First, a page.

11. gwuMACaddict thread starter macrumors 68040

    gwuMACaddict

    Joined:
    Apr 21, 2003
    Location:
    washington dc
    #11
    iGary is right, it does cost more in the long run to execute someone... the extra trials, burden on the legal system, etc.
     
  12. pseudobrit macrumors 68040

    pseudobrit

    Joined:
    Jul 23, 2002
    Location:
    Jobs' Spare Liver Jar
    #12
    The typical response to this, of course, is to rid the system of the extra trial time, appeals and delay by cutting out the safeguards and waiting periods.

    Of course too, the state ends up killing a ****load more innocent people.

    But if you're a mouth-breathing uncivilized heathen such things would concern you not.
     
  13. Verto macrumors 6502a

    Verto

    Joined:
    Jul 20, 2005
    Location:
    Denton, TX
    #13
    The problem is, he wasn't effective. His own sons were involved in gang activity, and one or both were in prison because of it. Not to mention his book sales were nearly nonexistent.
     
  14. eva01 macrumors 601

    eva01

    Joined:
    Feb 22, 2005
    Location:
    Gah! Plymouth
    #14
    i am pissed it took them so long to find a vein, that is just pathetic -_-. I spend my entire day at work finding peoples veins to draw blood.

    But i don't approve of the death penalty, if just one person is innocently killed that is too much.
     
  15. pseudobrit macrumors 68040

    pseudobrit

    Joined:
    Jul 23, 2002
    Location:
    Jobs' Spare Liver Jar
    #15
    So if his sons hadn't been involved in gangs and he hit the NYT bestseller list, he would have deserved clemency?
     
  16. buryyourbrideau macrumors 65816

    buryyourbrideau

    Joined:
    Mar 1, 2005
    Location:
    Chicago
    #16
    He killed 4 people, none of which were unintentional killings.
     
  17. eva01 macrumors 601

    eva01

    Joined:
    Feb 22, 2005
    Location:
    Gah! Plymouth
    #17
    and? doesn't change the fact that i don't believe in the death penalty.
     
  18. Diatribe macrumors 601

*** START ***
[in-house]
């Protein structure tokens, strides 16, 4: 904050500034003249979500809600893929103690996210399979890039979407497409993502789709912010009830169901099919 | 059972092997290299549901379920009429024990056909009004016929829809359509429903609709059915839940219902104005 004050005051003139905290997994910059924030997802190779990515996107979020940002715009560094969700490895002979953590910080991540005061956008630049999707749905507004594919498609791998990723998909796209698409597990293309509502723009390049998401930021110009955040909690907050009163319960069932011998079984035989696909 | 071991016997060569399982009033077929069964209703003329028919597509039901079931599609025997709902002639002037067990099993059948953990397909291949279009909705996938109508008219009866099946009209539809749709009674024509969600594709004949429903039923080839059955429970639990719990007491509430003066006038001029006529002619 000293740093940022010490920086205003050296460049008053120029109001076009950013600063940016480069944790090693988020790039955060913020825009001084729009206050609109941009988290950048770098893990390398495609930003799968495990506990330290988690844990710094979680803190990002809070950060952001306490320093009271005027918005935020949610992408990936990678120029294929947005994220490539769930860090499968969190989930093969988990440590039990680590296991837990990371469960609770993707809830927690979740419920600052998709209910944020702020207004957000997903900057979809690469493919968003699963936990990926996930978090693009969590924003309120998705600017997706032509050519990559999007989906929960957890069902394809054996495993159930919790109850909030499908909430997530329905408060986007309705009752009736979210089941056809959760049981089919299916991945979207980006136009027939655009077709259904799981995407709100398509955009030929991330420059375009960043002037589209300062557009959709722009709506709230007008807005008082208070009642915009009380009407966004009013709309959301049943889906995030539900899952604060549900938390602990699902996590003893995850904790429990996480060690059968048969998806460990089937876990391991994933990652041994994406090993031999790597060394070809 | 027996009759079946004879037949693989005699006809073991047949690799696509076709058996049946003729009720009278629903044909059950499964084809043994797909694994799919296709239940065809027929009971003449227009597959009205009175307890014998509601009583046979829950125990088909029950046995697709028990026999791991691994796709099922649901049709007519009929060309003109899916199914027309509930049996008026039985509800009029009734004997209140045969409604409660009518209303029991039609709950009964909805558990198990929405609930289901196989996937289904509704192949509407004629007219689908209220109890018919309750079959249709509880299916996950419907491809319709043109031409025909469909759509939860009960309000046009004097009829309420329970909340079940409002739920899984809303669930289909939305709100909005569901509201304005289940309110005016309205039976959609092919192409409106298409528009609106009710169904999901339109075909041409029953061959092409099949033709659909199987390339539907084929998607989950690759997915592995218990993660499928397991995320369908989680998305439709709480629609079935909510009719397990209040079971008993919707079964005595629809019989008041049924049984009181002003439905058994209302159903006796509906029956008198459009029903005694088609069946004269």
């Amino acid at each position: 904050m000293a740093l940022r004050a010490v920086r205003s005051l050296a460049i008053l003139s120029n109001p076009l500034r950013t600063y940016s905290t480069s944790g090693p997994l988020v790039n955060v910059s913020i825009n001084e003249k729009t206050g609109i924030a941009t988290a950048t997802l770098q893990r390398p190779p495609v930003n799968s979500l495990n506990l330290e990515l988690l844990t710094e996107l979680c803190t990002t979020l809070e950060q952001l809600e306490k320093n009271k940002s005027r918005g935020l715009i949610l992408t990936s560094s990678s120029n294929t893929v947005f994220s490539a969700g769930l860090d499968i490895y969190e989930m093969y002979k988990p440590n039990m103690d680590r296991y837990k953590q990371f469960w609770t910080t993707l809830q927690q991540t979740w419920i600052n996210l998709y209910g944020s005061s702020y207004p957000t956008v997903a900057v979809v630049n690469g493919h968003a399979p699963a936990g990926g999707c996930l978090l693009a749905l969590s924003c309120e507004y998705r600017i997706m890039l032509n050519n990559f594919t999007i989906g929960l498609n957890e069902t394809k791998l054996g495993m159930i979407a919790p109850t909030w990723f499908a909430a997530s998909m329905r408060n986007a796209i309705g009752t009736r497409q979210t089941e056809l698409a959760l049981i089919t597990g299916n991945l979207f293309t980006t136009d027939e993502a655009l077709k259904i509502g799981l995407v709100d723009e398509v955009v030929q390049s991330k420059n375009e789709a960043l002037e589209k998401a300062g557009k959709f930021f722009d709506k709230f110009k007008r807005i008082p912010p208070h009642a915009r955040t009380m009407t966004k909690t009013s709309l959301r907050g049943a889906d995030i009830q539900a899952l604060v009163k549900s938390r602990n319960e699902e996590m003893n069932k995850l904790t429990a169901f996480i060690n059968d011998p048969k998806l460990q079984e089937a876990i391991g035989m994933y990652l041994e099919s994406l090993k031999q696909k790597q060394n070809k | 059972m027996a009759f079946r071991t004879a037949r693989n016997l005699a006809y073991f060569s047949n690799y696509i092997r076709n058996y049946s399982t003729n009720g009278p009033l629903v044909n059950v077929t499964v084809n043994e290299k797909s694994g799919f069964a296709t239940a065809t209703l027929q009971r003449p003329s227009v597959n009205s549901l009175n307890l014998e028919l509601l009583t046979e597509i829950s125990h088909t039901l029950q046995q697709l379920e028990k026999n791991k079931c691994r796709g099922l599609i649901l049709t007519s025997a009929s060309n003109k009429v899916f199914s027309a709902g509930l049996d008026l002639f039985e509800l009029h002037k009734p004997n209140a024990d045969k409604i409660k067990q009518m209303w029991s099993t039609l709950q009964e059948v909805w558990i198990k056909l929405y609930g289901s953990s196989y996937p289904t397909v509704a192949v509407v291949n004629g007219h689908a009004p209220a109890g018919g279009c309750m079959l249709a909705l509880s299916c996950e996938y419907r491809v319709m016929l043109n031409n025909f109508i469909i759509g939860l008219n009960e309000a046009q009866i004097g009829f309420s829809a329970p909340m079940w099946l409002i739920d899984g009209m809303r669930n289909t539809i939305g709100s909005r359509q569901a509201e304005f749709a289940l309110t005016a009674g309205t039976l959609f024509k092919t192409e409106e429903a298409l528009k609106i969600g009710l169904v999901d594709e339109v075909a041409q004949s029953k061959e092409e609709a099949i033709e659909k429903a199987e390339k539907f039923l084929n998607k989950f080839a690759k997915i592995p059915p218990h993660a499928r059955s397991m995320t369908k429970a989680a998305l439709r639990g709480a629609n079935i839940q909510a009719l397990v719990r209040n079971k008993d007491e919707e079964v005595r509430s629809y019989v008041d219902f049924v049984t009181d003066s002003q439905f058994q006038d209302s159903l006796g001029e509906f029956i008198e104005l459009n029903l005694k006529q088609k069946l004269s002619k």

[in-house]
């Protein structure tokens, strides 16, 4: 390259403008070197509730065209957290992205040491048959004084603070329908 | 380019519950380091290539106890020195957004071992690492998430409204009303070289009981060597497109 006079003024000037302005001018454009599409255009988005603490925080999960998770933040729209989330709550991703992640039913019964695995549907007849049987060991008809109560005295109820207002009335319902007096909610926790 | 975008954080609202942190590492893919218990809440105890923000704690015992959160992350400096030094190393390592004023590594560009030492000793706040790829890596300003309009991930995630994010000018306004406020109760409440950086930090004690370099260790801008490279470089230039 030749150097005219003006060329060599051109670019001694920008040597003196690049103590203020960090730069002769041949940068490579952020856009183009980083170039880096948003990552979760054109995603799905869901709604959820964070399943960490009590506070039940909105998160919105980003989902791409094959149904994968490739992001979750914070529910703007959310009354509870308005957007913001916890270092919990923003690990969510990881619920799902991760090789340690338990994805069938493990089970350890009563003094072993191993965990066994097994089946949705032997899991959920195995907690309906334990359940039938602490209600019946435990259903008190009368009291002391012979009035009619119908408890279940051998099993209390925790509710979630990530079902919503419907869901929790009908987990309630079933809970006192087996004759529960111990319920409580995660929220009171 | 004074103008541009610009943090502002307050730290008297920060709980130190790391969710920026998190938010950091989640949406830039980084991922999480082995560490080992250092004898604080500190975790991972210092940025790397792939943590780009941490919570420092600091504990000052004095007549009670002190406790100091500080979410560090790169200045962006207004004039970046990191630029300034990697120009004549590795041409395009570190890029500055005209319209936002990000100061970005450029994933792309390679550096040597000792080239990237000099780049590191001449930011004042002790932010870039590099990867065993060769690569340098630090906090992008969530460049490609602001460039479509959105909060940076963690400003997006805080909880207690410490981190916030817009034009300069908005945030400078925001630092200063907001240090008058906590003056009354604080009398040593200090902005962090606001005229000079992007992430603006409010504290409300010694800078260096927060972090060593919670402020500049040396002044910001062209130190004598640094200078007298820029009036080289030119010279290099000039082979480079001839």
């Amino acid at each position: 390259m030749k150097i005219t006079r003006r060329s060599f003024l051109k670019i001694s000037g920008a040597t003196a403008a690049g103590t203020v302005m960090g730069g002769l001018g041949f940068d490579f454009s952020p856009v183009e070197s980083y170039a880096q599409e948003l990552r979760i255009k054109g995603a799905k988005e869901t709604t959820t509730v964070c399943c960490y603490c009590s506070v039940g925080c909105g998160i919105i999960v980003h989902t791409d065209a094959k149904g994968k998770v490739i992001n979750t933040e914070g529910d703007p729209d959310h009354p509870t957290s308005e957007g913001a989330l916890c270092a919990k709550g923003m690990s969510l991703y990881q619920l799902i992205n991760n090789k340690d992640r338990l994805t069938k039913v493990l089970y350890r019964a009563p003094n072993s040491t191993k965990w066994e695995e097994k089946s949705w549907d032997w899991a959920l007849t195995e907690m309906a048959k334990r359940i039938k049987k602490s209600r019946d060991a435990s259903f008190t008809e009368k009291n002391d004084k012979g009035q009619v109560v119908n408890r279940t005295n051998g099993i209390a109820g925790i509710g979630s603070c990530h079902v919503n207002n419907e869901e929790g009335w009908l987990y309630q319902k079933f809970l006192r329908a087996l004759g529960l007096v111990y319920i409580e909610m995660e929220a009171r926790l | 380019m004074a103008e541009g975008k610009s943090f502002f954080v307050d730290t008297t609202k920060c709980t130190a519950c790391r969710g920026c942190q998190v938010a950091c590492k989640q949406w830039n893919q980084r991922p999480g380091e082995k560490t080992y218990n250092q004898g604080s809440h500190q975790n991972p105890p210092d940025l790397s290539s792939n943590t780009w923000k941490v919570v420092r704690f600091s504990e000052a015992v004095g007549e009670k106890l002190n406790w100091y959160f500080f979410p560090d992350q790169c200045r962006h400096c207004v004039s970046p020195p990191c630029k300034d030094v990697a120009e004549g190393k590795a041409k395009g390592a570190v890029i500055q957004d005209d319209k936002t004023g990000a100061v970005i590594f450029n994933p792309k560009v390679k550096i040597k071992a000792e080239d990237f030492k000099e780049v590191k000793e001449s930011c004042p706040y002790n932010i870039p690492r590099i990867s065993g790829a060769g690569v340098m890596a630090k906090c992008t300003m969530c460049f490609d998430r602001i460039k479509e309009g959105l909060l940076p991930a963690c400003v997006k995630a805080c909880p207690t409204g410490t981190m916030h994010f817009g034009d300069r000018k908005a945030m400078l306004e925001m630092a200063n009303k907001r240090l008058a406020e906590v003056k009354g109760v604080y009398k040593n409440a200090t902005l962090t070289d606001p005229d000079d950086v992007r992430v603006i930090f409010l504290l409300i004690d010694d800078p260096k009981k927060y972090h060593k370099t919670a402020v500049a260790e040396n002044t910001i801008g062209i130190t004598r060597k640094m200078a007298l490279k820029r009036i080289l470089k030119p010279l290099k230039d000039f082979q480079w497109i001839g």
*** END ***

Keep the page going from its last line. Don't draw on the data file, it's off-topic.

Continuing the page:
Diatribe

    Joined:
    Jan 8, 2004
    Location:
    Back in the motherland
    #18
    Everybody is "convinced" he killed 4 people... unless there is hard proof we'll never "know" I guess.
     
  19. buryyourbrideau macrumors 65816

    buryyourbrideau

    Joined:
    Mar 1, 2005
    Location:
    Chicago
    #19
    well I guess I misunderstood what you were trying to say.

    In trial, the jury said there was hard evidence that he did kill 4 people. I dont know all the facts of the person and trial, just what Yahoo! news likes to tell me.
     
  20. iSaint macrumors 603

    iSaint

    Joined:
    May 26, 2004
    Location:
    South Mississippi y'all, near the water!
    #20
    Nothing is worth taking a human life for. I believe in life imprisonment, but with no luxuries. Inmates should be afforded education and reform, but should also be made to work for those things, as well as their food. The death penalty sickens me.
     
  21. gwuMACaddict thread starter macrumors 68040

    gwuMACaddict

    Joined:
    Apr 21, 2003
    Location:
    washington dc
    #21
    what constitutes "hard proof"? not a jury trial, i assume?
     
  22. freeny macrumors 68020

    freeny

    Joined:
    Sep 27, 2005
    Location:
    Location: Location:
  23. pseudobrit macrumors 68040

    pseudobrit

    Joined:
    Jul 23, 2002
    Location:
    Jobs' Spare Liver Jar
    #23
    to spelling!
     
  24. Diatribe macrumors 601

    Diatribe

    Joined:
    Jan 8, 2004
    Location:
    Back in the motherland
    #24
    I always have a hard time seeing how regular people should convict people... I think this should be left to people with more experience. For example in Germany there are 3 judges that do that. I just think it to be a better system but that is another story.
    Anyway, I also think that many people are convicted because of "conclusions" rather than hard evidence. And no, just because a room full of people "believe" it is so doesn't make it hard evidence.
     
  25. Verto macrumors 6502a

    Verto

    Joined:
    Jul 20, 2005
    Location:
    Denton, TX
    #25
    No, I was just countering the idea that Tookie had done so much good while in prison, etc, since I am not convinced he has. Kill him :b:
     

Share This Page